News you may have missed #690

Katya ZatuliveterBy IAN ALLEN| |
►►Interview with Katia Zatuliveter. Just over three months ago Katia Zatuliveter was fighting to clear her name over claims she was a Russian spy who had passed British military secrets to Moscow. Now, in her first newspaper interview since winning her appeal against deportation from the UK, Katia Zatuliveter has told The Daily Telegraph why she does not support Vladimir Putin.
►►US Special Forces in Afghanistan to transfer to CIA. Top US Pentagon officials are considering putting elite special operations troops under CIA control in Afghanistan after 2014. If the plan were adopted, the US and Afghanistan could say there are no more U.S. troops on the ground in the war-torn country because once the SEALs, Rangers and other elite units are assigned to CIA control, even temporarily, they are not considered soldiers.
►►Indian army accused of spying on government officials. The Indian army is accused of using two surveillance vehicles to snoop near the offices and houses of senior Indian Defense Ministry officials. The vehicles with “off the air interceptors” were alleged to be parked in various localities in the New Delhi. Similar equipment is said to be used by the National Technical Research Organisation to listen to conversations without bugging the premises. The Defense Ministry has reportedly ordered a probe by the country’s Intelligence Bureau.

News you may have missed #581

Jin Yinan

Jin Yinan

►►CIA wants to censor book by ex-FBI agent. The agent, Ali H. Soufan, argues in the book that the CIA missed a chance to derail the 9/11 plot by withholding from the FBI information about two future 9/11 hijackers living in San Diego. He also says that torture interrogation methods against terrorism detainees were unnecessary and, ultimately, counterproductive. Both these things are known and have been publicly discussed. As The Independent correctly notes, the CIA’s objections are “less for national security reasons than out of a desire to avoid re-airing incidents that show the Agency in an unflattering light”.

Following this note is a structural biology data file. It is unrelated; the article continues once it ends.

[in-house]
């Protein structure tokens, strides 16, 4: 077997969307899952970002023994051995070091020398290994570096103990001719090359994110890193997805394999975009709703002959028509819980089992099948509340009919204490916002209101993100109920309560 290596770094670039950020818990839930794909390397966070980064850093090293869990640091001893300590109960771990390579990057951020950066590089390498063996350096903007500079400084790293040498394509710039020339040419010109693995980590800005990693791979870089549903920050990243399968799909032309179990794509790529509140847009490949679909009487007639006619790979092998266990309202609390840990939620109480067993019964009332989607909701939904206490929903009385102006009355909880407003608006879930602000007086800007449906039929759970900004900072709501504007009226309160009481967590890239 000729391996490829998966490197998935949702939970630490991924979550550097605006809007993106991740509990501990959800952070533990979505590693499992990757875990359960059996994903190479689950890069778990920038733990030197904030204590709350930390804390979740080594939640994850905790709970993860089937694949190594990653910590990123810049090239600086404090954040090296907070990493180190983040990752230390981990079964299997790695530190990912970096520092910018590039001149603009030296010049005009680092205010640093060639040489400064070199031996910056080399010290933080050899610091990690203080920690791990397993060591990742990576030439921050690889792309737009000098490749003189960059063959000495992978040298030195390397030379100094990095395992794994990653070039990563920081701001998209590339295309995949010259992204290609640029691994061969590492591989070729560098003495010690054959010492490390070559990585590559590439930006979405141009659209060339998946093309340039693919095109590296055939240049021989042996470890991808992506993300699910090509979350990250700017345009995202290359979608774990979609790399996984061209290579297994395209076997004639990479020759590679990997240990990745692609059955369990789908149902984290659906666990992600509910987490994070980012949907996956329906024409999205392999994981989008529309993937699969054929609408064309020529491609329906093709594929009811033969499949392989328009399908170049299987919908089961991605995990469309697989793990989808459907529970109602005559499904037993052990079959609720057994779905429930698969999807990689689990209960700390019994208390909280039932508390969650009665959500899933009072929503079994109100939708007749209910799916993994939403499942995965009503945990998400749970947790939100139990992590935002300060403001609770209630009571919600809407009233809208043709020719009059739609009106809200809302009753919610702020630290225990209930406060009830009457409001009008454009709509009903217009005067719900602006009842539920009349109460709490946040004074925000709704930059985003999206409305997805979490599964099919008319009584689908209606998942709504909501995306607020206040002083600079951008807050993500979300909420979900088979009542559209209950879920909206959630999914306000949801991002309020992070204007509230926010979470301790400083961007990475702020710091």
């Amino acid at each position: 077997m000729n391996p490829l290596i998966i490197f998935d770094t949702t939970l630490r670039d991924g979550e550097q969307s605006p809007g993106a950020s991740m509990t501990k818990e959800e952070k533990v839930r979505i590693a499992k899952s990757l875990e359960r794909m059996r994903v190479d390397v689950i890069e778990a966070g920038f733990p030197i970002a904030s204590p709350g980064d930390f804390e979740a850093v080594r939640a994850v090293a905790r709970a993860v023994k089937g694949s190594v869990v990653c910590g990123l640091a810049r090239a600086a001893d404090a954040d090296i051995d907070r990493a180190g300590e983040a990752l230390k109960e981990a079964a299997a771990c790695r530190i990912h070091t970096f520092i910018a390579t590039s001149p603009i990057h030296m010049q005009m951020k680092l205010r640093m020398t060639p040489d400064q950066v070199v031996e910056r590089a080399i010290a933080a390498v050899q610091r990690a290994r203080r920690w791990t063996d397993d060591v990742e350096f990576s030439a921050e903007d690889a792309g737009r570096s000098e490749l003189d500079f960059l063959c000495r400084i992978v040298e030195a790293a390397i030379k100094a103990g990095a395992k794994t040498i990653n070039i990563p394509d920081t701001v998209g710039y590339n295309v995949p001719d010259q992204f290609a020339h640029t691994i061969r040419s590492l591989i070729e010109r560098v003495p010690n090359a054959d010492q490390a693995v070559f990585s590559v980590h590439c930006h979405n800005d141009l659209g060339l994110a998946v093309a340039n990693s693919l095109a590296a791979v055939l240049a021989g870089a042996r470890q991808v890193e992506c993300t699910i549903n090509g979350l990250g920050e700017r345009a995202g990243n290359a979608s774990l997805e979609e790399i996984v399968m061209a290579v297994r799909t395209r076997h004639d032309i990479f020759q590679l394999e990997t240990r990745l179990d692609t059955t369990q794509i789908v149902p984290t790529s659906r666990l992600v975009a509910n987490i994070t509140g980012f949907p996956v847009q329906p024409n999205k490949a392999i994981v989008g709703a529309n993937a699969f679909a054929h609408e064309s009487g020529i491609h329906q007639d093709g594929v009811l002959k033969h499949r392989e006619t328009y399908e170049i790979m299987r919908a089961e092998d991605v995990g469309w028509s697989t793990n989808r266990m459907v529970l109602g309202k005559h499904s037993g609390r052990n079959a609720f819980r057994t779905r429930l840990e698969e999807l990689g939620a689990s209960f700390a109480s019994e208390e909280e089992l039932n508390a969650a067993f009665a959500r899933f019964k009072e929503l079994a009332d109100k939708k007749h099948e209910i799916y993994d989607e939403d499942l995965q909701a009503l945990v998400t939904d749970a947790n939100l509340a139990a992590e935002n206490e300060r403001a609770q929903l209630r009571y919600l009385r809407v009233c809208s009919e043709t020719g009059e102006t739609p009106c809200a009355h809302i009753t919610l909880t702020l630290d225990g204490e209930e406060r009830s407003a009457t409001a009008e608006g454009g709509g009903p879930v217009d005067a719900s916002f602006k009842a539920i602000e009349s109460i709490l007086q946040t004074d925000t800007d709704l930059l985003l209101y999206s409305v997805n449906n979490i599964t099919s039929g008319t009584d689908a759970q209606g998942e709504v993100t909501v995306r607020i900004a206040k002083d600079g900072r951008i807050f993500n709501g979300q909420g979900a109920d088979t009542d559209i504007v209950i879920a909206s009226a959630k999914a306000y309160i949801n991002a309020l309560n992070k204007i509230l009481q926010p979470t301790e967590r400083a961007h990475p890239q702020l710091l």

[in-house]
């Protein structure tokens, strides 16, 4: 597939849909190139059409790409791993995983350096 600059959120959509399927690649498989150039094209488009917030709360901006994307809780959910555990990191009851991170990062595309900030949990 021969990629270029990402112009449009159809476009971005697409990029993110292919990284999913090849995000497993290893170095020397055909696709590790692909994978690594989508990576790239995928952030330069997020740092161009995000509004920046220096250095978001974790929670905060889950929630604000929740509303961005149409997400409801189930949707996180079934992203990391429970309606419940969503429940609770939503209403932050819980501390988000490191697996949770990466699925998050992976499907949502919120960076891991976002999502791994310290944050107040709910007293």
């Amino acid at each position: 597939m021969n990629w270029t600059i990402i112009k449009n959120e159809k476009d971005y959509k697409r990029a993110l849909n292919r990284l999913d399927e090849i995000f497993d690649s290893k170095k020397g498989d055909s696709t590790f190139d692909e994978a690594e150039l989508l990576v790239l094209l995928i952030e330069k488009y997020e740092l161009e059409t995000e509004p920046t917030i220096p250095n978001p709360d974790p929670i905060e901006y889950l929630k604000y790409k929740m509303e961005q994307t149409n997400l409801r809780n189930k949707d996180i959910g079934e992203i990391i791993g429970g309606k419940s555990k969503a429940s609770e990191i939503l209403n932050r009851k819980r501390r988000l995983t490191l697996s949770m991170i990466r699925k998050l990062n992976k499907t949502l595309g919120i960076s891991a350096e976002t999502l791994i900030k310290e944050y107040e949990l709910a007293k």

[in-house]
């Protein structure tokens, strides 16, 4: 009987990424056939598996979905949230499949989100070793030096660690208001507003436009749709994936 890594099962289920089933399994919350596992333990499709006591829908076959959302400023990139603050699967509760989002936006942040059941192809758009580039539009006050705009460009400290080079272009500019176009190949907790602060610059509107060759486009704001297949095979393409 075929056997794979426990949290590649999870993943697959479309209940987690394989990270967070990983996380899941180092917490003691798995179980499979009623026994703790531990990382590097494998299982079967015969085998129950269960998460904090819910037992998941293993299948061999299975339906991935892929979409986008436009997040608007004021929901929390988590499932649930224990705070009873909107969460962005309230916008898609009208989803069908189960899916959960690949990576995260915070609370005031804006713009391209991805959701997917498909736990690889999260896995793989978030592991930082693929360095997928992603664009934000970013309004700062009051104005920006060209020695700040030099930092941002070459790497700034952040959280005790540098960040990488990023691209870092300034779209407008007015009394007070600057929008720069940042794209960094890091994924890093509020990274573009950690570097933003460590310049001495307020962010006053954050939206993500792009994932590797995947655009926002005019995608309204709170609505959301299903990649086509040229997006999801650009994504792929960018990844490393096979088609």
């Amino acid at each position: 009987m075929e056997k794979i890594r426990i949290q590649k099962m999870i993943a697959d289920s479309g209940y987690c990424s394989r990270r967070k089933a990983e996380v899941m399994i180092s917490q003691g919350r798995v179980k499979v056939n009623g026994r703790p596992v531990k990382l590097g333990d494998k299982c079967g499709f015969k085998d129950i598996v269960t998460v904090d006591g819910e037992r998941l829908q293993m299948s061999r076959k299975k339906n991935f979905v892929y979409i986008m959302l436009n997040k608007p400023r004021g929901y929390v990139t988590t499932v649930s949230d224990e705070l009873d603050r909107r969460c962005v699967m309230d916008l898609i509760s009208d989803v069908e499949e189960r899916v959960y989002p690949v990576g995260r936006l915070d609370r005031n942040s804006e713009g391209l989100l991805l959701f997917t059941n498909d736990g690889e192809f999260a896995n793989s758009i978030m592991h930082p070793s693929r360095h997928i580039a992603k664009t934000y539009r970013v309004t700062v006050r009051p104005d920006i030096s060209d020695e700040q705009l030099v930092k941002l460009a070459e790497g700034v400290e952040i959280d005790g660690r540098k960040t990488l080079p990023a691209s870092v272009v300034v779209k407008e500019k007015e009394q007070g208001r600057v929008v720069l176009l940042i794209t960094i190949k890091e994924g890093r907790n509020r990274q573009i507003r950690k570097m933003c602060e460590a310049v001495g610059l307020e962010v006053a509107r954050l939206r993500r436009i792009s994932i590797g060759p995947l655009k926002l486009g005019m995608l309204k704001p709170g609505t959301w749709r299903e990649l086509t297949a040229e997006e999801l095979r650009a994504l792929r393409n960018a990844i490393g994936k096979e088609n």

►►New scandal at India’s SIGINT agency. The Indian government founded the National Technical Research Organisation (NTRO) in 2004, as a potential communications nerve center for all of India’s intelligence agencies. But the SIGINT agency has been involved in one financial scandal after the other, most recently relating to an elaborate procurement scam.
►►China silent about spy lecture leak. China has remained quiet as a recently leaked video of a Chinese general’s candid remarks on sensitive spying cases continued to draw international attention. The ministries of defense and foreign affairs have not responded to media inquiries, and numerous phone calls to National Defense University, where the general, Jin Yinan (pictured), teaches, went unanswered. State media made no mention of the story.

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